Earnhardt Jr. A Little Eager

CONCORD, N.C. – It’s about that time of year again.

Time for the cars and stars of NASCAR to roll into the Charlotte area for May racing activities that begin April 19 with The Winston all-star race and conclude with the Memorial Day running of the Coca-Cola 600.

In a Tuesday afternoon luncheon at Lowe’s Motor Speedway, defending winner of The Winston, Dale Earnhardt Jr., talked about the anticipation as he heads back into Charlotte looking for his first victory since last May.

“That win last year ranks right up there,” said Earnhardt Jr., a native of nearby Kannapolis, N.C. “I’ve come to Charlotte and watched a lot of races through the years, and The Winston is a race I look forward to. I think it’s an honor to be able to race in The Winston.”

Earnhardt Jr. is correct in that it’s an honor to be able to compete in NASCAR’s version of an all-star race, as only 21 drivers are invited. Those invited are the winners of a Winston Cup race either this year or the season prior, former series champions, and past winners of The Winston the past five years. In addition to those, which make up 19 of the 21, two drivers advance into The Winston through winning one of two qualifying races held just prior.

The all-star race is supposed to be a shootout, where cunning skill and raw bravery are rewarded. But last year, in only his first full season at the Winston Cup level, the young Earnhardt went against all odds by winning at Texas and Richmond to qualify, then pulling off the impossible by rallying from deep in the field to win The Winston in his first try.

Earnhardt Jr. became the first driver to win The Winston in his rookie season.

“I remember thinking I could have quit driving after that for the rest of my life and I would’ve been happy,” Earnhardt Jr. said. “I thought I could never have that same feeling again. Plus, the way it all happened was what made it so exciting. It’s still as cool today as the day it happened.

“My dad didn’t have a plane to catch,” continued Earnhardt Jr., joking about how his father told him after his Texas win that because Earnhardt Jr. had to take time to do victory lane ceremonies and interviews, that he’d have to catch his own plane ride home. “So Dad and I got the chance to throw some beer around in victory lane. I’ll always remember that night and it’ll always be special.”

Of course, Dale Earnhardt is no longer with the NASCAR community or his son and family after his tragic death in the season-opening Daytona 500. Perhaps making it even worse for Earnhardt Jr. is the on-going safety saga that’s arisen since his father’s death, with nearly everyone trying to find answers to the true cause.

“In my mind, I know what happened and NASCAR is doing the right thing,” Earnhardt Jr. said. “I know what the facts are, but don’t ask me about what I know. I’m not sitting here waiting for answers like you guys (in the media) are. I believe the seat belt broke, and I will always believe that. I sleep good at night.”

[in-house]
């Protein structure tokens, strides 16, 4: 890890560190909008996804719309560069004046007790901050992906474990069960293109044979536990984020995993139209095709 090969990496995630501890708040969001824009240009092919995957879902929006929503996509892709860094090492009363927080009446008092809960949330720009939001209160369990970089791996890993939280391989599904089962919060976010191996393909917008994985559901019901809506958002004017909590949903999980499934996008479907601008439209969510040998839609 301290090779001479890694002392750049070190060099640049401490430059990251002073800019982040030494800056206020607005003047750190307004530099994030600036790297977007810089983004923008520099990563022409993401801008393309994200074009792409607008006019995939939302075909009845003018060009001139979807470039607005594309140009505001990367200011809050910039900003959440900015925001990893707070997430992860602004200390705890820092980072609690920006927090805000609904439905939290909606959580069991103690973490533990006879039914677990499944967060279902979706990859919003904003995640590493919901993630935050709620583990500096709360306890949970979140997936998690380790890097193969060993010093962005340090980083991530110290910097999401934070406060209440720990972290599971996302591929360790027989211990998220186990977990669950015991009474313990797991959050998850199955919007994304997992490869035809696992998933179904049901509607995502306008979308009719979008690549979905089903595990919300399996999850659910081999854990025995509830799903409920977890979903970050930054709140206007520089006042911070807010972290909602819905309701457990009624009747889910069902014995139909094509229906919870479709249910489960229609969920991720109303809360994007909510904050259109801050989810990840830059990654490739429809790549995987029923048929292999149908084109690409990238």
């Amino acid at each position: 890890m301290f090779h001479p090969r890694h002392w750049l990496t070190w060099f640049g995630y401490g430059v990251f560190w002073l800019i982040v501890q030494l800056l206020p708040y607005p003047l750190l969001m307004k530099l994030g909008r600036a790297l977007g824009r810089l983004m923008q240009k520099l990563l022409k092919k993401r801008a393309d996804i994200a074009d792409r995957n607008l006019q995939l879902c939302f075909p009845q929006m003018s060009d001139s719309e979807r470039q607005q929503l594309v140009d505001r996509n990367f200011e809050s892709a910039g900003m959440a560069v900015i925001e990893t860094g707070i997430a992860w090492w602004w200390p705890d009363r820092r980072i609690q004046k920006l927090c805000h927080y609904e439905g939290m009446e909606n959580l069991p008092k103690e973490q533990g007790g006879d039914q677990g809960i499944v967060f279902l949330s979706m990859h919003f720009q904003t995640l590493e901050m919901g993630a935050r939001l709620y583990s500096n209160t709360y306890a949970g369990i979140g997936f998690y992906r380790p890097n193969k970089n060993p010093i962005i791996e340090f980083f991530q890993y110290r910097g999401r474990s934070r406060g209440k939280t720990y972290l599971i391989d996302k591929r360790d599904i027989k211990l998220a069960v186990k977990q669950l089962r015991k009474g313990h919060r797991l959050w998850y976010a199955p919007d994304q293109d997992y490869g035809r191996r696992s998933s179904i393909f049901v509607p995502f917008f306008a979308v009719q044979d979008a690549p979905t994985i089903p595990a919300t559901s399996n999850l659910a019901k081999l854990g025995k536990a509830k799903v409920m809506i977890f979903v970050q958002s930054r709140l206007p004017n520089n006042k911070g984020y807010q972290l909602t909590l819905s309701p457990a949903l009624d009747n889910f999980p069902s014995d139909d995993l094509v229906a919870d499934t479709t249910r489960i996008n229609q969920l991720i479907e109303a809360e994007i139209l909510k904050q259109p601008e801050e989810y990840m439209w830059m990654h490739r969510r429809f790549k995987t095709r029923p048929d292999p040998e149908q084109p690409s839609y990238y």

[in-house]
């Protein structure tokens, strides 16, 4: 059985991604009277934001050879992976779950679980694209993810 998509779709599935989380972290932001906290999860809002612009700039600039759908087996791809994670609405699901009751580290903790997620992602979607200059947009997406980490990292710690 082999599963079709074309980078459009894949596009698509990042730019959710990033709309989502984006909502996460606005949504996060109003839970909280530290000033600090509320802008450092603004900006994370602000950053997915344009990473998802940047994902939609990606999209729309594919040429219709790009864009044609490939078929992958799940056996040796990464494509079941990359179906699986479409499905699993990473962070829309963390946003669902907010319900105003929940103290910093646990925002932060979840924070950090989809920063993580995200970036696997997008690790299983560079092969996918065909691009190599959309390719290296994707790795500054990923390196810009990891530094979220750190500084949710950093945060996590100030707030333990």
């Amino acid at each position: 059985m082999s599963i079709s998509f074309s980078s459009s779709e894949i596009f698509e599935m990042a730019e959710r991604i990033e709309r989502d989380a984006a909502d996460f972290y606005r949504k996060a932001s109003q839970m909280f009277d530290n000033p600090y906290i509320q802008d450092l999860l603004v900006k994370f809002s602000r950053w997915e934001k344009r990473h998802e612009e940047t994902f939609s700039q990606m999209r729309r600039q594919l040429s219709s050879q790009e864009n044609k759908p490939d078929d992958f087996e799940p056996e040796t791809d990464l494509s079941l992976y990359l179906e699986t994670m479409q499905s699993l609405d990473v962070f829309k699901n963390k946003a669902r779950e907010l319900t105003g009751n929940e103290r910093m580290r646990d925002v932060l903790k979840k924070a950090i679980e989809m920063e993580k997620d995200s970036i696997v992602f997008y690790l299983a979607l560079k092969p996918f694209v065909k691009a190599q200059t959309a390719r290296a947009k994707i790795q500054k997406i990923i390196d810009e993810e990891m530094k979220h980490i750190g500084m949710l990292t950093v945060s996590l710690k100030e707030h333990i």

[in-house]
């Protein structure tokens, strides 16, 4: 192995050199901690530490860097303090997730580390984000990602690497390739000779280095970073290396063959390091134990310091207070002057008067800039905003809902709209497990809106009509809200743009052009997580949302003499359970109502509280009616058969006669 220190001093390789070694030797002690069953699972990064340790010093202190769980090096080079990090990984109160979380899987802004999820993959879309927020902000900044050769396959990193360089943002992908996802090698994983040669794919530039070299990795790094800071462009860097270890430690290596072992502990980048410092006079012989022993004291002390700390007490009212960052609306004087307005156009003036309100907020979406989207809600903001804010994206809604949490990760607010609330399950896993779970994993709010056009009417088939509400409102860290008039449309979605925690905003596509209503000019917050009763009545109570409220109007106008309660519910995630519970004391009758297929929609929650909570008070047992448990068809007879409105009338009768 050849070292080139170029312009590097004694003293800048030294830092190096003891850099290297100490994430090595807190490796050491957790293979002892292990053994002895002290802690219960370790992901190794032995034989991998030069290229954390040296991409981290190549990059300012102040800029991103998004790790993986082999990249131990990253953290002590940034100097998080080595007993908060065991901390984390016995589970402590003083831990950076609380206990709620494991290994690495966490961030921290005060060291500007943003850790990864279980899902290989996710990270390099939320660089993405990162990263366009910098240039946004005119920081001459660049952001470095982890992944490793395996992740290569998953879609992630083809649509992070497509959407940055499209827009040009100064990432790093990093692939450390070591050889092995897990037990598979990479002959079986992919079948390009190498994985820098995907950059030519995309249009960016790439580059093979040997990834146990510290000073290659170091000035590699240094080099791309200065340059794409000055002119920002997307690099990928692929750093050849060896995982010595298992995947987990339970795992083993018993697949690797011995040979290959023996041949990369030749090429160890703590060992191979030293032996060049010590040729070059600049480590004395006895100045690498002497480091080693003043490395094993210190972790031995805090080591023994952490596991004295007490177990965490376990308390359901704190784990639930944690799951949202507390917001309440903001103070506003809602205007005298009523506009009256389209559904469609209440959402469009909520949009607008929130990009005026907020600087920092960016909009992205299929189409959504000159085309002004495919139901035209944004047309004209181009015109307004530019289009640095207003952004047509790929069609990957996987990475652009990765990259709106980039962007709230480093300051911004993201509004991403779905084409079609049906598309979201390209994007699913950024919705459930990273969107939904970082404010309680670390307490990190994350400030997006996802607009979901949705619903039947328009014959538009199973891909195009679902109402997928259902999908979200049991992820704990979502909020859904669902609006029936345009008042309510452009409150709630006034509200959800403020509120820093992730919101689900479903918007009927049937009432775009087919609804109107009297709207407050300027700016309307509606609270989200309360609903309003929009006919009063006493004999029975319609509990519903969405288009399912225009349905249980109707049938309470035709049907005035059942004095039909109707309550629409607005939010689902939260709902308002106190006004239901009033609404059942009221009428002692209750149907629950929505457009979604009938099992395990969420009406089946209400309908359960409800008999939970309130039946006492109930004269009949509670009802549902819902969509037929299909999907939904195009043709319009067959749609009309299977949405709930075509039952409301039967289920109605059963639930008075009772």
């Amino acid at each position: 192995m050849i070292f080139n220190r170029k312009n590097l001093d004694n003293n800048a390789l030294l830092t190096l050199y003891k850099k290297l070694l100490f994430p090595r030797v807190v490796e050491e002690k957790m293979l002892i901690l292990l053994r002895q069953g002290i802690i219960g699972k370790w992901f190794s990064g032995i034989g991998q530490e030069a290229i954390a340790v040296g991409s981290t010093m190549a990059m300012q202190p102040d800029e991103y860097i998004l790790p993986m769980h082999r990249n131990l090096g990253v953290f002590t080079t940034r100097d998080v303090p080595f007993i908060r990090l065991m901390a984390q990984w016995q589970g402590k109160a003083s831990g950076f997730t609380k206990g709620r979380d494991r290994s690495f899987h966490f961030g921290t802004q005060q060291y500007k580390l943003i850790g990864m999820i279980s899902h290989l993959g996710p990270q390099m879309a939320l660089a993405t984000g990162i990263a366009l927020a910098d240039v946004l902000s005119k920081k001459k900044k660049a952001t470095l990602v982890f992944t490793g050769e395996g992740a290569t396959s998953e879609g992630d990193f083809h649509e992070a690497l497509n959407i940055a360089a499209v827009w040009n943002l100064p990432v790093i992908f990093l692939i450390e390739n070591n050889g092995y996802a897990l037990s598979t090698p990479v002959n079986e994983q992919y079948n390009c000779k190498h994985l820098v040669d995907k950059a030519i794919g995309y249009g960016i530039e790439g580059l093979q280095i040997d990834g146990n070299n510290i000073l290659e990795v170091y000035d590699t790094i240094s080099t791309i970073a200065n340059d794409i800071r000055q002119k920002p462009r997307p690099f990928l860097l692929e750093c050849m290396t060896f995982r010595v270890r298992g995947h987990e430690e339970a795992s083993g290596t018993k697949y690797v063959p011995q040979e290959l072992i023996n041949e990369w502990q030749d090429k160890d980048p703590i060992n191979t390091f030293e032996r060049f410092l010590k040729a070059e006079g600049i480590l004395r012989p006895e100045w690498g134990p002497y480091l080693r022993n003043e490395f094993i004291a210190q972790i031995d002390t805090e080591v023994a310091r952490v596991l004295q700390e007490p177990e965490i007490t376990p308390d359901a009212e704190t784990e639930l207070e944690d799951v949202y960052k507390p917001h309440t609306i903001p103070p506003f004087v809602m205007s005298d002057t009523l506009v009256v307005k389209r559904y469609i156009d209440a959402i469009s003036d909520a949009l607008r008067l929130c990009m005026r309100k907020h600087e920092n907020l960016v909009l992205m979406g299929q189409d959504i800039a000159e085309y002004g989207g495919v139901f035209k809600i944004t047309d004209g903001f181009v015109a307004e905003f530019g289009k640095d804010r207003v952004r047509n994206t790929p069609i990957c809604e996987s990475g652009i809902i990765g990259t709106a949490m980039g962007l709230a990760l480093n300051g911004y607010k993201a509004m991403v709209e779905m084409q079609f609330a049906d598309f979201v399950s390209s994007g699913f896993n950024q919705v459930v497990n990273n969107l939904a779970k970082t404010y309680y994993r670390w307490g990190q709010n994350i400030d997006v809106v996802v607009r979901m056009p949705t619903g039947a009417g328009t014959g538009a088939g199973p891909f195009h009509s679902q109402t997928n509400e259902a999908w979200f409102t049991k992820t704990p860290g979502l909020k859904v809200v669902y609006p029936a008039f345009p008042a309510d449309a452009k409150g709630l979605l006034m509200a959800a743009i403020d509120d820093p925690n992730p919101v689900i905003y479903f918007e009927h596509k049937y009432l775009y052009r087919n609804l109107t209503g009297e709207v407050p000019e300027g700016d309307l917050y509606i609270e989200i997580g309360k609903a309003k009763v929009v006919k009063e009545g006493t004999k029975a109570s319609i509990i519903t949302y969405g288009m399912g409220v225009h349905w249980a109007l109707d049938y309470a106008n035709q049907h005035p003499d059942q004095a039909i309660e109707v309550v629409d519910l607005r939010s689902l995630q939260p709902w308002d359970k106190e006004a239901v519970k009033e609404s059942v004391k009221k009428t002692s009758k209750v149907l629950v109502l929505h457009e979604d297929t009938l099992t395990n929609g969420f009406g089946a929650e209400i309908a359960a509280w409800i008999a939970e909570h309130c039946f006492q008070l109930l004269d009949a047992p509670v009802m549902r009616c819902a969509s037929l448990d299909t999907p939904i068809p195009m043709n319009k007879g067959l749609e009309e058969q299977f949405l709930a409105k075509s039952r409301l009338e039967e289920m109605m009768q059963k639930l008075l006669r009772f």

Earnhardt Jr. said he’s eager to get back to Charlotte and try to get what’s been a quiet but consistent season turned around with a victory.

“I’ve run great every time I’ve ever raced at Charlotte,” he said. “Even back when I was coming up in the Busch Series.”

That much was evident in last year’s Winston for Earnhardt Jr., who says he’s a big fan of the unique 70-lap format that pays $500,000 to the winner.

The Winston consists of three segments. The first two are 30 laps with the final segment being a 10-lap shootout for the checkered flag. The field will be inverted between the first and second segments. The inversion will be between positions six and 12. Only green flag laps count in The Winston.

“I like that last 10 laps where the rules are a little more relaxed than what they normally are,” said LMS President H.A. “Humpy” Wheeler. “This is like a gunfight at the OK Corral and Charlotte is Tombstone. I picked Dale Jr. to win last year and his dad got all over me for doing that. He said, ‘Humpy, why’d you want to put that kind of pressure on my kid?’

“But I tell you what, Dale Jr. did a great job of getting up through the field and winning, and he’s going to be tough again this year.”

Unless Earnhardt Jr. wins this Saturday night at Richmond, the last time he will have visited victory lane will have been at last year’s Winston.

“I’ve been trying to win every race I can,” Earnhardt Jr. said. “In The Winston, all the drivers know in order to win that last 10-lap race, you’ve got to be around at the end and not get caught up in a wreck. When you get to that last 10 laps, that’s about as cutthroat a racing as I’ve ever been in. It’s a throw-you-to-the-wolves kind of race where a lot of the drivers will put themselves at risk more than they usually would.”

The 19 competitors eligible for this year’s Winston are: Dale Jarrett, Bobby Labonte, Jeff Burton, Ward Burton, Rusty Wallace, Earnhardt Jr., Mark Martin, Jeff Gordon, Jeremy Mayfield, Matt Kenseth, Tony Stewart, Steve Park, Jerry Nadeau, Michael Waltrip, Kevin Harvick, Elliott Sadler, Bobby Hamilton, Bill Elliott and Terry Labonte.

The two additional entries will be filled by the winners of the Winston Open and the No Bull Sprint.

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